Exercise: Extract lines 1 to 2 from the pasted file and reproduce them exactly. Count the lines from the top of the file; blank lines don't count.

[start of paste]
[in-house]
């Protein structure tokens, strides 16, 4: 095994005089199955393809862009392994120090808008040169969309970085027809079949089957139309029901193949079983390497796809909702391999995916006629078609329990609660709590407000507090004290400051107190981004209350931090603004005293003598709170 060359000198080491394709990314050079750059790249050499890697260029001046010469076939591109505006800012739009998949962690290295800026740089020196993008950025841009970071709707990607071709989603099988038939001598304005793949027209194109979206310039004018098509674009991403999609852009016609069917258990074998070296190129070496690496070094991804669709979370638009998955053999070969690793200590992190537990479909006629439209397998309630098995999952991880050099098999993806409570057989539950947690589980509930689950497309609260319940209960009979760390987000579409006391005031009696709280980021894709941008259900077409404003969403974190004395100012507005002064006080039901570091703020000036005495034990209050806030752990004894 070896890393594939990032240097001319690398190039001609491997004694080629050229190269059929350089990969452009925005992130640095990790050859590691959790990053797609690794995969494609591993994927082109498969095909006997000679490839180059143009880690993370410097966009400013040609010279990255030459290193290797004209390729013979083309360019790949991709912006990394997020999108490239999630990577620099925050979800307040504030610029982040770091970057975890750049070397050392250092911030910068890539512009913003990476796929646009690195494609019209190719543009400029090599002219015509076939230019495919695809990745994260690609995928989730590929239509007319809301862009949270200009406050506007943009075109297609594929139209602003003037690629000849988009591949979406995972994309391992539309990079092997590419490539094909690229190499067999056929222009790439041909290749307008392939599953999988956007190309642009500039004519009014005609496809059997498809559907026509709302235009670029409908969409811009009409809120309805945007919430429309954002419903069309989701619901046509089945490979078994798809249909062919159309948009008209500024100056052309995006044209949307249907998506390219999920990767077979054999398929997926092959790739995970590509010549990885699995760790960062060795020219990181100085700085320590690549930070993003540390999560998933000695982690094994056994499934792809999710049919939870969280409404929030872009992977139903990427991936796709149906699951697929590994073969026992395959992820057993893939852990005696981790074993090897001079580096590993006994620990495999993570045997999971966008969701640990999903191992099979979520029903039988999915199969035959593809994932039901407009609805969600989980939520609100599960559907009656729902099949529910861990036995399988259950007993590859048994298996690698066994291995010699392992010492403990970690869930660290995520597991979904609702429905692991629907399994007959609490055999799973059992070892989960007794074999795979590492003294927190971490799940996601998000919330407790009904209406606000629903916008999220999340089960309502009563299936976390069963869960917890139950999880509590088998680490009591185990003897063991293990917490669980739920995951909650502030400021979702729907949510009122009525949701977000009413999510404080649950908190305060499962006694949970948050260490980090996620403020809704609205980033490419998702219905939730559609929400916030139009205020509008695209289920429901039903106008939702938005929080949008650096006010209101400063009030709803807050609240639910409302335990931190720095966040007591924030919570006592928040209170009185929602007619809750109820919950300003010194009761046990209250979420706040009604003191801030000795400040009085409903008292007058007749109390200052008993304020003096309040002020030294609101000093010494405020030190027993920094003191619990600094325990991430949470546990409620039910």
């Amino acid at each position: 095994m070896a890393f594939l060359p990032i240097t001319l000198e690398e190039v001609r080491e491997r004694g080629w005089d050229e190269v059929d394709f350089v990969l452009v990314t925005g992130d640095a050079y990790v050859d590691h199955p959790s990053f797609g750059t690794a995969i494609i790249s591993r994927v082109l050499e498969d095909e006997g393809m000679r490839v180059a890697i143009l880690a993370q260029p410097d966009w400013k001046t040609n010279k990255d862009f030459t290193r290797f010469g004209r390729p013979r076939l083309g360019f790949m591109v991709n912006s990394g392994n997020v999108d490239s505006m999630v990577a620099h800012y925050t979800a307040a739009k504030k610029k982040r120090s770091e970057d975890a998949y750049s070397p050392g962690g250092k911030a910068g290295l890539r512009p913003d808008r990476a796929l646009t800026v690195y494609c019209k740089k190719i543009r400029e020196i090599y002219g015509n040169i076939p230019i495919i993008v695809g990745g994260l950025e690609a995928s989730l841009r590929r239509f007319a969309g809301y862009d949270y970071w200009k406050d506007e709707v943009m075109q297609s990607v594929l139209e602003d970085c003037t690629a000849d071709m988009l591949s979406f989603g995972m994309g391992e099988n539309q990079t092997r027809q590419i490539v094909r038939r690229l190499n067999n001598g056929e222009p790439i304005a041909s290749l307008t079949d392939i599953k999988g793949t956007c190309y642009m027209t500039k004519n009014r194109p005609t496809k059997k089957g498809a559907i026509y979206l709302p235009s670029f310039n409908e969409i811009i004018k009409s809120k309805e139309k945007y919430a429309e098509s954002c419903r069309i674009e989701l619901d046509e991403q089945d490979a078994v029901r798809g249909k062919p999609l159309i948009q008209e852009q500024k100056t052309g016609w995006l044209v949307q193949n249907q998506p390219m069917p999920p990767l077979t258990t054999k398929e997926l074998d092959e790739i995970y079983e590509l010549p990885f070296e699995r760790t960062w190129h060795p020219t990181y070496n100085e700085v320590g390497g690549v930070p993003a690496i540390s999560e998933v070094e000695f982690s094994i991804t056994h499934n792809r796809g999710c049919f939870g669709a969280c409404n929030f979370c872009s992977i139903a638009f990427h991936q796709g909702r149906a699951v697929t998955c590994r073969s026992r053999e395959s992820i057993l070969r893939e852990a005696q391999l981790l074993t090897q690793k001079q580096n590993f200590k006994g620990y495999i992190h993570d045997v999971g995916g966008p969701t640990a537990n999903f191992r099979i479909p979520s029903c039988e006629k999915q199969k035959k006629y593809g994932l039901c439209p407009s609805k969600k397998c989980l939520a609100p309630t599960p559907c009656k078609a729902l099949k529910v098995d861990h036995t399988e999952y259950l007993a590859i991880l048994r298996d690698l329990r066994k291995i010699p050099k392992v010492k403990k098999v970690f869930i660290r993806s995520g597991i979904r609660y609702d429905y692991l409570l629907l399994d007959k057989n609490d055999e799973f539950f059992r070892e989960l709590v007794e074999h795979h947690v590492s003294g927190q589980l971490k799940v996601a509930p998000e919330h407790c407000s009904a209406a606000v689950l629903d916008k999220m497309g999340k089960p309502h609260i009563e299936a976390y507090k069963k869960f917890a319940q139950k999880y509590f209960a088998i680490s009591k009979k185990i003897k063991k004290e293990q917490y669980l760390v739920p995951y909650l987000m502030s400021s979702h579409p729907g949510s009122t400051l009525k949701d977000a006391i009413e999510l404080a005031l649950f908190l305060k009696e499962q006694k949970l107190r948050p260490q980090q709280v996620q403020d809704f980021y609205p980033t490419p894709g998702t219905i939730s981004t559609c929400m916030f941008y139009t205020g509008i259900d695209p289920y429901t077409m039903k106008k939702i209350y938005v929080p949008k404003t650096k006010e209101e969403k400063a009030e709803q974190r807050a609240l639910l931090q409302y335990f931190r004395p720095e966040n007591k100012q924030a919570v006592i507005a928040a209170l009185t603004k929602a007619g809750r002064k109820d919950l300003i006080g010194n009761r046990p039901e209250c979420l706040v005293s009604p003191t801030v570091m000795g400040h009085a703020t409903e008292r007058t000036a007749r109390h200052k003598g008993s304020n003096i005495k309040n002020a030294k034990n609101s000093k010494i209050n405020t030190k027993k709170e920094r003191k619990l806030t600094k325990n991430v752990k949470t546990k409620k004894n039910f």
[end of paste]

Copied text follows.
[in-house]
């Protein structure tokens, strides 16, 4: 095994005089199955393809862009392994120090808008040169969309970085027809079949089957139309029901193949079983390497796809909702391999995916006629078609329990609660709590407000507090004290400051107190981004209350931090603004005293003598709170 060359000198080491394709990314050079750059790249050499890697260029001046010469076939591109505006800012739009998949962690290295800026740089020196993008950025841009970071709707990607071709989603099988038939001598304005793949027209194109979206310039004018098509674009991403999609852009016609069917258990074998070296190129070496690496070094991804669709979370638009998955053999070969690793200590992190537990479909006629439209397998309630098995999952991880050099098999993806409570057989539950947690589980509930689950497309609260319940209960009979760390987000579409006391005031009696709280980021894709941008259900077409404003969403974190004395100012507005002064006080039901570091703020000036005495034990209050806030752990004894 070896890393594939990032240097001319690398190039001609491997004694080629050229190269059929350089990969452009925005992130640095990790050859590691959790990053797609690794995969494609591993994927082109498969095909006997000679490839180059143009880690993370410097966009400013040609010279990255030459290193290797004209390729013979083309360019790949991709912006990394997020999108490239999630990577620099925050979800307040504030610029982040770091970057975890750049070397050392250092911030910068890539512009913003990476796929646009690195494609019209190719543009400029090599002219015509076939230019495919695809990745994260690609995928989730590929239509007319809301862009949270200009406050506007943009075109297609594929139209602003003037690629000849988009591949979406995972994309391992539309990079092997590419490539094909690229190499067999056929222009790439041909290749307008392939599953999988956007190309642009500039004519009014005609496809059997498809559907026509709302235009670029409908969409811009009409809120309805945007919430429309954002419903069309989701619901046509089945490979078994798809249909062919159309948009008209500024100056052309995006044209949307249907998506390219999920990767077979054999398929997926092959790739995970590509010549990885699995760790960062060795020219990181100085700085320590690549930070993003540390999560998933000695982690094994056994499934792809999710049919939870969280409404929030872009992977139903990427991936796709149906699951697929590994073969026992395959992820057993893939852990005696981790074993090897001079580096590993006994620990495999993570045997999971966008969701640990999903191992099979979520029903039988999915199969035959593809994932039901407009609805969600989980939520609100599960559907009656729902099949529910861990036995399988259950007993590859048994298996690698066994291995010699392992010492403990970690869930660290995520597991979904609702429905692991629907399994007959609490055999799973059992070892989960007794074999795979590492003294927190971490799940996601998000919330407790009904209406606000629903916008999220999340089960309502009563299936976390069963869960917890139950999880509590088998680490009591185990003897063991293990917490669980739920995951909650502030400021979702729907949510009122009525949701977000009413999510404080649950908190305060499962006694949970948050260490980090996620403020809704609205980033490419998702219905939730559609929400916030139009205020509008695209289920429901039903106008939702938005929080949008650096006010209101400063009030709803807050609240639910409302335990931190720095966040007591924030919570006592928040209170009185929602007619809750109820919950300003010194009761046990209250979420706040009604003191801030000795400040009085409903008292007058007749109390200052008993304020003096309040002020030294609101000093010494405020030190027993920094003191619990600094325990991430949470546990409620039910």